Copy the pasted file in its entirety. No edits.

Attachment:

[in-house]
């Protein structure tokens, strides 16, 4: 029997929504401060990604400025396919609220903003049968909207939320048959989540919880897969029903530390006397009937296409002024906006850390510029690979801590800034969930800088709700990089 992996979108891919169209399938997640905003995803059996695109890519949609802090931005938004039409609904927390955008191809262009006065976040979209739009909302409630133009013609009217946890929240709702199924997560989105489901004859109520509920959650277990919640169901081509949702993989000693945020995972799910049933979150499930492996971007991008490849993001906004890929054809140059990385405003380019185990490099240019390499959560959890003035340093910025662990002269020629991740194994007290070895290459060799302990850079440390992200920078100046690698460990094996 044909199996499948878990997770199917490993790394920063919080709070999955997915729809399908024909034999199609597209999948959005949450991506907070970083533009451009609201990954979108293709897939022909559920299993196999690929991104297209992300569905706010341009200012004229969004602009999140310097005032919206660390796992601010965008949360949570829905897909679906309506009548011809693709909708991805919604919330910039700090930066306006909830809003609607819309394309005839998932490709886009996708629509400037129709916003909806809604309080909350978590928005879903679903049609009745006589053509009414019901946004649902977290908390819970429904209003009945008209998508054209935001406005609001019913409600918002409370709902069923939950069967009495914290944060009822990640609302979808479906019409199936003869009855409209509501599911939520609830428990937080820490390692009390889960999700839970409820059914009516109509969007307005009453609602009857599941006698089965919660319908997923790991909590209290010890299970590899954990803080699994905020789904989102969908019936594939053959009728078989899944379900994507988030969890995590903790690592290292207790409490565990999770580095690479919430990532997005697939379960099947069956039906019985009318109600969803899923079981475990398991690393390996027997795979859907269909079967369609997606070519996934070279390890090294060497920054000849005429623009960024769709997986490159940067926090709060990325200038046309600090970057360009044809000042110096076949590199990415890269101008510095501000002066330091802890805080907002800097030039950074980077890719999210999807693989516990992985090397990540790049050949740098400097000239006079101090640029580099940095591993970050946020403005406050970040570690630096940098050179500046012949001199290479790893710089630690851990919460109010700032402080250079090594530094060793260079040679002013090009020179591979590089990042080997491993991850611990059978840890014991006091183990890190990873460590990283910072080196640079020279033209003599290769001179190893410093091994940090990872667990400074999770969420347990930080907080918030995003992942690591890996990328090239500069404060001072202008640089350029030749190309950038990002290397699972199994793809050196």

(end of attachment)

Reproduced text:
[in-house]
């Protein structure tokens, strides 16, 4: 029997929504401060990604400025396919609220903003049968909207939320048959989540919880897969029903530390006397009937296409002024906006850390510029690979801590800034969930800088709700990089 992996979108891919169209399938997640905003995803059996695109890519949609802090931005938004039409609904927390955008191809262009006065976040979209739009909302409630133009013609009217946890929240709702199924997560989105489901004859109520509920959650277990919640169901081509949702993989000693945020995972799910049933979150499930492996971007991008490849993001906004890929054809140059990385405003380019185990490099240019390499959560959890003035340093910025662990002269020629991740194994007290070895290459060799302990850079440390992200920078100046690698460990094996 044909199996499948878990997770199917490993790394920063919080709070999955997915729809399908024909034999199609597209999948959005949450991506907070970083533009451009609201990954979108293709897939022909559920299993196999690929991104297209992300569905706010341009200012004229969004602009999140310097005032919206660390796992601010965008949360949570829905897909679906309506009548011809693709909708991805919604919330910039700090930066306006909830809003609607819309394309005839998932490709886009996708629509400037129709916003909806809604309080909350978590928005879903679903049609009745006589053509009414019901946004649902977290908390819970429904209003009945008209998508054209935001406005609001019913409600918002409370709902069923939950069967009495914290944060009822990640609302979808479906019409199936003869009855409209509501599911939520609830428990937080820490390692009390889960999700839970409820059914009516109509969007307005009453609602009857599941006698089965919660319908997923790991909590209290010890299970590899954990803080699994905020789904989102969908019936594939053959009728078989899944379900994507988030969890995590903790690592290292207790409490565990999770580095690479919430990532997005697939379960099947069956039906019985009318109600969803899923079981475990398991690393390996027997795979859907269909079967369609997606070519996934070279390890090294060497920054000849005429623009960024769709997986490159940067926090709060990325200038046309600090970057360009044809000042110096076949590199990415890269101008510095501000002066330091802890805080907002800097030039950074980077890719999210999807693989516990992985090397990540790049050949740098400097000239006079101090640029580099940095591993970050946020403005406050970040570690630096940098050179500046012949001199290479790893710089630690851990919460109010700032402080250079090594530094060793260079040679002013090009020179591979590089990042080997491993991850611990059978840890014991006091183990890190990873460590990283910072080196640079020279033209003599290769001179190893410093091994940090990872667990400074999770969420347990930080907080918030995003992942690591890996990328090239500069404060001072202008640089350029030749190309950038990002290397699972199994793809050196």